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The Biggest Box Office Flops Of 2015

Total. Audience. Rejection.

Originally posted on
Updated on

Some of the most financially successful films of all time have opened this year, but for every Jurassic World, Furious 7, and Avengers: Age of Ultron, 2015 has also seen an unusual litany of true belly flops at the box office. These aren't just expensive movies that have done poorly, like Pan and Jupiter Ascending; these are movies that have faced near total audience rejection, opening in more than 2,000 theaters in North America and earning less than $4 million in opening weekend box office returns — these are mega-flops.

The latest film to join such ignoble ranks is Victor Frankenstein. The reimagining of Mary Shelley's classic horror tale, which stars James McAvoy and Daniel Radcliffe, opened over the Thanksgiving holiday in over 2,700 theaters and earned just under $2 million in its first three days. Comparing Victor Frankenstein's box office to its mega-flop peers is complicated, since the film opened on Wednesday and played over the Thanksgiving holiday, meaning its opening three days did not occur over a traditional weekend. Victor Frankenstein's "opening weekend" box office over Friday, Saturday, and Sunday, meanwhile, did mark a slight improvement, bringing in an estimated $2.35 million. But that is far from the jolt this film needed to bring life back to its box office grosses.

Each of the films on this list represents a genuine creative risk, a major commercial gamble, or both, and each faced such profound audience indifference (and possible ignorance) that they all are among the worst box office performers of all time.

Here they are, ranked in order of their debut per theater averages, the clearest and fairest measure of their financial failings.

1. Jem and the Holograms

Universal Pictures

Domestic opening weekend: $1.38 million

Number of theaters: 2,413

Per theater average: $570

Total domestic gross to date: $2.18 million

It turns out when you take a beloved '80s campy sci-fi fantasy cartoon series and turn it into a relatively grounded millennial drama about fame in the viral age, you make a movie for no one, and end up with the worst wide release by a major studio in modern Hollywood history. Even worse: This film won't be able to make back its tiny $5 million budget.

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2. Victor Frankenstein

20th Century Fox

Domestic opening three-day gross: $1.99 million (or $2.35 million over first Friday–Sunday weekend)

Number of theaters: 2,737

Per theater average: $711 (or $840 over first Friday–Sunday weekend)

Total domestic gross to date: $3.44 million

Victor Frankenstein's dismal debut is especially sour news for Radcliffe, who has yet to headline a major hit since the modest success of his 2012 horror movie The Woman in Black.

Curiously, 20th Century Fox had initially slated Victor Frankenstein to open on Oct. 2, a much more forgiving month for a big-budget horror film. But the studio ended up switching the opening dates for this movie and The Martian — which at least paid off handsomely for the latter sci-fi adventure.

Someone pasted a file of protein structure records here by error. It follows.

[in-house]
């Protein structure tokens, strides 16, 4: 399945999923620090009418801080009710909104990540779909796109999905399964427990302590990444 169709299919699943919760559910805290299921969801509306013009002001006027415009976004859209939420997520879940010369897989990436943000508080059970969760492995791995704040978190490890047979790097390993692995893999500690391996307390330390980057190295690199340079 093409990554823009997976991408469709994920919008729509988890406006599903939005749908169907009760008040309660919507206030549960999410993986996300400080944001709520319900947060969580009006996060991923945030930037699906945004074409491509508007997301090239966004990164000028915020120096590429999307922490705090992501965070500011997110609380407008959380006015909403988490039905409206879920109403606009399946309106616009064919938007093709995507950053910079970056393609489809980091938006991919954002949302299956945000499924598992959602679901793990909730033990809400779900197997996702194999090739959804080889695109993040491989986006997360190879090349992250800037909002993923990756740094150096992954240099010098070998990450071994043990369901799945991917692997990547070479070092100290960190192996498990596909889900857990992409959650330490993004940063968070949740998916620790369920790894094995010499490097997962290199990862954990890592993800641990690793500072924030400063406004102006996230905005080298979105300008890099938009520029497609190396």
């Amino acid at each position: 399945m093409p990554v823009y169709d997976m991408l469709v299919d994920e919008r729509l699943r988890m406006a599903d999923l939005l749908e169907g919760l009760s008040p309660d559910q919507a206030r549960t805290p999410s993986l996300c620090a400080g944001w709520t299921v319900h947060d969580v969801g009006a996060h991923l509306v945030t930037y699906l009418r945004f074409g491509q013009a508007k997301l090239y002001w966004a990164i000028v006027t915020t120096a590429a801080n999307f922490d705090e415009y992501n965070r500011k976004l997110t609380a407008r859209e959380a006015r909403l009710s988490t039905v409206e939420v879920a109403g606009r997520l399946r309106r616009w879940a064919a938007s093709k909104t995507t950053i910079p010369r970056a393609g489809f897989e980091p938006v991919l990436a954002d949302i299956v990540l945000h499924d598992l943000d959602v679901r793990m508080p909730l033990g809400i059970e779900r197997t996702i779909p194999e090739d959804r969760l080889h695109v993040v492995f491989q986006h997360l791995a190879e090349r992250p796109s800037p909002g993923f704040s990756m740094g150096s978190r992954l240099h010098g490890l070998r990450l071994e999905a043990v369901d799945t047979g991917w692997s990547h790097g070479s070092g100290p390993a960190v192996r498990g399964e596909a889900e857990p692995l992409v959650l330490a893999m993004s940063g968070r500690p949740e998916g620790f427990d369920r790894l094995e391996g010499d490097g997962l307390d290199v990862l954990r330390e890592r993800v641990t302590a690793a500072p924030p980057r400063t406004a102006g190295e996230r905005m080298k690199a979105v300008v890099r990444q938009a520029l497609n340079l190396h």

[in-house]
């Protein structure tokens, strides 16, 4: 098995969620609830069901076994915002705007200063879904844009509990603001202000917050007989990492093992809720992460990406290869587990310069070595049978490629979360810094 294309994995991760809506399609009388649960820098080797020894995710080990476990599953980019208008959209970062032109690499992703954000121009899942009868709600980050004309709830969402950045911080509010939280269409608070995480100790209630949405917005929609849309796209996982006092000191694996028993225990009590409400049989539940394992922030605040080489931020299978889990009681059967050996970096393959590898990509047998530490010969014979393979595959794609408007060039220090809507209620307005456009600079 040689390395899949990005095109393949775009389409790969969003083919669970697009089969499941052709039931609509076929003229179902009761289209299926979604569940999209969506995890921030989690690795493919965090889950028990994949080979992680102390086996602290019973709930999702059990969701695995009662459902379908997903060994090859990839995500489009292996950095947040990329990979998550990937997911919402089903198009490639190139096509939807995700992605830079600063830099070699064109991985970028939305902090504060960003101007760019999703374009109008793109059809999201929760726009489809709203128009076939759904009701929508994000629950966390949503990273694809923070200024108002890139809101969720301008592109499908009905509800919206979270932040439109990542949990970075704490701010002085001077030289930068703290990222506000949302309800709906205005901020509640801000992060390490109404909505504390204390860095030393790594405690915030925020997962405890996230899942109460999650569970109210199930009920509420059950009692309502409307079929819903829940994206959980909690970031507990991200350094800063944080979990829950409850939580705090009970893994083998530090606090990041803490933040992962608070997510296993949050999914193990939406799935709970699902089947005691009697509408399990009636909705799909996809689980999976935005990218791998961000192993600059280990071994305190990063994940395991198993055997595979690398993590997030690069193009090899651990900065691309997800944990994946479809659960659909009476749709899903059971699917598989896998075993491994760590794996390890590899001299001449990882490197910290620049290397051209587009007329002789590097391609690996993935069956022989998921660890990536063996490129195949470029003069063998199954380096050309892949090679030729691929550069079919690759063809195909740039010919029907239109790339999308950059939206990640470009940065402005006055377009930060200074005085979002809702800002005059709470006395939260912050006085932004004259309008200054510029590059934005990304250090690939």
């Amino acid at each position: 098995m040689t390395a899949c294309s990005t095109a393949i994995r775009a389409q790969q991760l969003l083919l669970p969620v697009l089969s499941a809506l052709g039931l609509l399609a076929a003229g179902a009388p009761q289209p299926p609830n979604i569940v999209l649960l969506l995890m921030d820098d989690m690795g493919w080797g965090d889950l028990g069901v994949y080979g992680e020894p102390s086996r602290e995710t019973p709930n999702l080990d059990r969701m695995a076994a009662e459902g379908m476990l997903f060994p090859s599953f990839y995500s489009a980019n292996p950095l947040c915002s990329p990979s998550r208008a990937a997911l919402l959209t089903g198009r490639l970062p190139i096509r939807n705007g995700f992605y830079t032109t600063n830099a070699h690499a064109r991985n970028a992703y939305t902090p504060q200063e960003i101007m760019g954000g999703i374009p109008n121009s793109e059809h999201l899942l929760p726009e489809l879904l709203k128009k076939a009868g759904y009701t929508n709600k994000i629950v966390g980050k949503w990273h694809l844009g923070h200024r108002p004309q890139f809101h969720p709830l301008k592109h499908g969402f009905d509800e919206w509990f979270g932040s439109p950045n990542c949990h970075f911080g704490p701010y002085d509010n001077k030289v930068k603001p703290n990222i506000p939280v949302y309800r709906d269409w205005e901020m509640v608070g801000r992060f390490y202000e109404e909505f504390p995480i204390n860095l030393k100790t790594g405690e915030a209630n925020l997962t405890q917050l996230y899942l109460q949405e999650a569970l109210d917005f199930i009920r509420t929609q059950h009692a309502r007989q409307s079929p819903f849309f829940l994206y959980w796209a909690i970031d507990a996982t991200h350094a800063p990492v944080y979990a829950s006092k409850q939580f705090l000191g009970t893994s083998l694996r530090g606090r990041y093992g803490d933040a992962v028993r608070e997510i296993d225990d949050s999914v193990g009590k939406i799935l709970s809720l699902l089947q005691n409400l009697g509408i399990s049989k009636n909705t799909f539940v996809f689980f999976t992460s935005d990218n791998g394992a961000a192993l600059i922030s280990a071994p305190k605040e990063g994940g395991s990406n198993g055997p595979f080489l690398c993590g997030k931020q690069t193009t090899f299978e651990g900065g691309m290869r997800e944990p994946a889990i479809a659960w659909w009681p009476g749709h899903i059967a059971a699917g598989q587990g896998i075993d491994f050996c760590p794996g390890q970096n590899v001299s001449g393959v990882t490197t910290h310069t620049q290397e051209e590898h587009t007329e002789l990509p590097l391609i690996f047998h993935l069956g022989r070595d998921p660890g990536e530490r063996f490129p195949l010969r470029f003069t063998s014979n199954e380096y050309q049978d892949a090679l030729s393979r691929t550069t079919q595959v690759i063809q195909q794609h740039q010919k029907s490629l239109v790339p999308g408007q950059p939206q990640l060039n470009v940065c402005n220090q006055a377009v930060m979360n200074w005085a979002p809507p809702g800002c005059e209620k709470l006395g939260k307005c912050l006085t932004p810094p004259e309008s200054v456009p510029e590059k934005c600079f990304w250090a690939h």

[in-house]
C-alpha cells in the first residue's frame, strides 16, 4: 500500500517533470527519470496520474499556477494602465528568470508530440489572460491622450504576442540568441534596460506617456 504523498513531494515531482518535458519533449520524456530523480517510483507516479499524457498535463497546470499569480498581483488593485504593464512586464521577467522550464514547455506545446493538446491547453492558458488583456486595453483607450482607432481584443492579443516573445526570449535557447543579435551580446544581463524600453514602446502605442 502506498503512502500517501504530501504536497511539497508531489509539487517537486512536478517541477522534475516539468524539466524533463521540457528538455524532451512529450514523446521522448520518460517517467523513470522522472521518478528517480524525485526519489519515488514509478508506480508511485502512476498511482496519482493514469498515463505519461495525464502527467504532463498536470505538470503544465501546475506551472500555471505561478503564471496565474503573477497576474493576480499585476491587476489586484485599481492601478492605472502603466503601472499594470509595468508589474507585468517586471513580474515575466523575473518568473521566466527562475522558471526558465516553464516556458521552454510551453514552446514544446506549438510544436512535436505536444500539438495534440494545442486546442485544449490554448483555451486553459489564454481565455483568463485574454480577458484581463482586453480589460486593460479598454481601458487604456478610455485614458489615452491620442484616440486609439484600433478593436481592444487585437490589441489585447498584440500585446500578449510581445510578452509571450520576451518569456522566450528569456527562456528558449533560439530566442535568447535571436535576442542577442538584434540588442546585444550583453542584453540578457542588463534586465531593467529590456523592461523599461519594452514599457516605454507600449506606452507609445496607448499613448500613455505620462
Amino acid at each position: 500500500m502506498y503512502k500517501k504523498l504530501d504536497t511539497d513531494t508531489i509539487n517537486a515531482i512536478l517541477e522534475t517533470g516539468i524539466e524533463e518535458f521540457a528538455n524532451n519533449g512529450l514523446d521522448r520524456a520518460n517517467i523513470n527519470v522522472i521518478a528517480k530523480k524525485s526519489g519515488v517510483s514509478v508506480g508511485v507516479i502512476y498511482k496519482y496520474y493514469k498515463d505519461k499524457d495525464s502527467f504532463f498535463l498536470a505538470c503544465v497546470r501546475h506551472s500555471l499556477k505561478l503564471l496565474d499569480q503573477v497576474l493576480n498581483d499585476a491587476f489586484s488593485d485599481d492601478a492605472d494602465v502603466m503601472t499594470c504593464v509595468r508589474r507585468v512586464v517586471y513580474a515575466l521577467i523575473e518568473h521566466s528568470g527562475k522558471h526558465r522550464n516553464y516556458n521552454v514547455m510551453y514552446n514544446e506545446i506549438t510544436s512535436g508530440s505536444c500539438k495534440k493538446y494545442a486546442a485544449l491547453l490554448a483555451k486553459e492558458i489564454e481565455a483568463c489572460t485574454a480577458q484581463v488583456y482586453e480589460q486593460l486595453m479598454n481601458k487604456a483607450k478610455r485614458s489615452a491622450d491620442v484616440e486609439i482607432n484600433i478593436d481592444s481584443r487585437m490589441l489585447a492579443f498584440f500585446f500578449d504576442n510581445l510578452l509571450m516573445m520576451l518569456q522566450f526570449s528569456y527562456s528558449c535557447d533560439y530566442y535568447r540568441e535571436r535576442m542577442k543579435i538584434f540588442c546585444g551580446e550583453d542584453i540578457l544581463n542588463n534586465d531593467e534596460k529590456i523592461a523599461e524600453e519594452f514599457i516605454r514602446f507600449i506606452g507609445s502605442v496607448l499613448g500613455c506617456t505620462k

3. Rock the Kasbah

Kerry Brown / Open Road Films

Domestic opening weekend: $1.47 million

Number of theaters: 2,012

Per theater average: $731

Total domestic gross to date: $3.02 million

Bill Murray is a pop-culture institution, but he has struggled to find a movie to harness that audience goodwill. Playing a washed-out music manager stuck in Afghanistan did not, apparently, do the job.

4. We Are Your Friends

Warner Bros. Pictures

Domestic opening weekend: $1.77 million

Number of theaters: 2,333

Per theater average: $758

Total domestic gross to date: $3.59 million

This coming-of-age drama about a bunch of Southern California bros trying to make it in the world of EDM opened over the sleepy final weekend in August, but it couldn't even crack the box office top 10.

5. Our Brand Is Crisis

Warner Bros. Pictures

Domestic opening weekend: $3.24 million

Number of theaters: 2,202

Per theater average: $1,471

Total domestic gross to date: $6.95 million

This political dramedy did not quite reach the depths of the earlier films on this list, but it still notched the worst wide opening weekend of its star Sandra Bullock's career.

6. The Walk

Columbia Pictures

Domestic wide opening weekend: $3.72 million

Number of theaters: 2,509

Per theater average: $1,482

Total domestic gross to date: $10.14 million

Director Robert Zemeckis (Flight, Cast Away) won raves for his use of 3D filmmaking in telling the true story of tightrope walker Philippe Petit's quest to walk between the Twin Towers of the World Trade Center. Sony Pictures aggressively sold the film as a must-see event, but audiences had no interest. Perhaps it was the prospect of experiencing that tightrope walk in 3D; perhaps it was the uncomfortable memory of the Twin Towers; or perhaps it was star Joseph Gordon-Levitt's elfin French accent. Whatever the reason, even this film's initial limited release on Sept. 30 in 448 theaters was a non-starter, with just $1.56 million for $3,483 per theater.

7. Blackhat

Frank Connor / Universal Pictures

Domestic opening weekend: $3.9 million

Number of theaters: 2,567

Per theater average: $1,520

Total domestic gross to date: $7.89 million

There are many reasons people want to see Chris Hemsworth in a movie, but playing a stern-faced, uncommonly buff hacker is not one of them, apparently! The financial pain of this mega-flop likely stings the most for production company Legendary Pictures, which reportedly spent a whopping $70 million on director Michael Mann's vision for this thriller, against a total global gross of just $19.5 million.

UPDATE

This story has been updated to include the full opening five-day domestic grosses for Victor Frankenstein.

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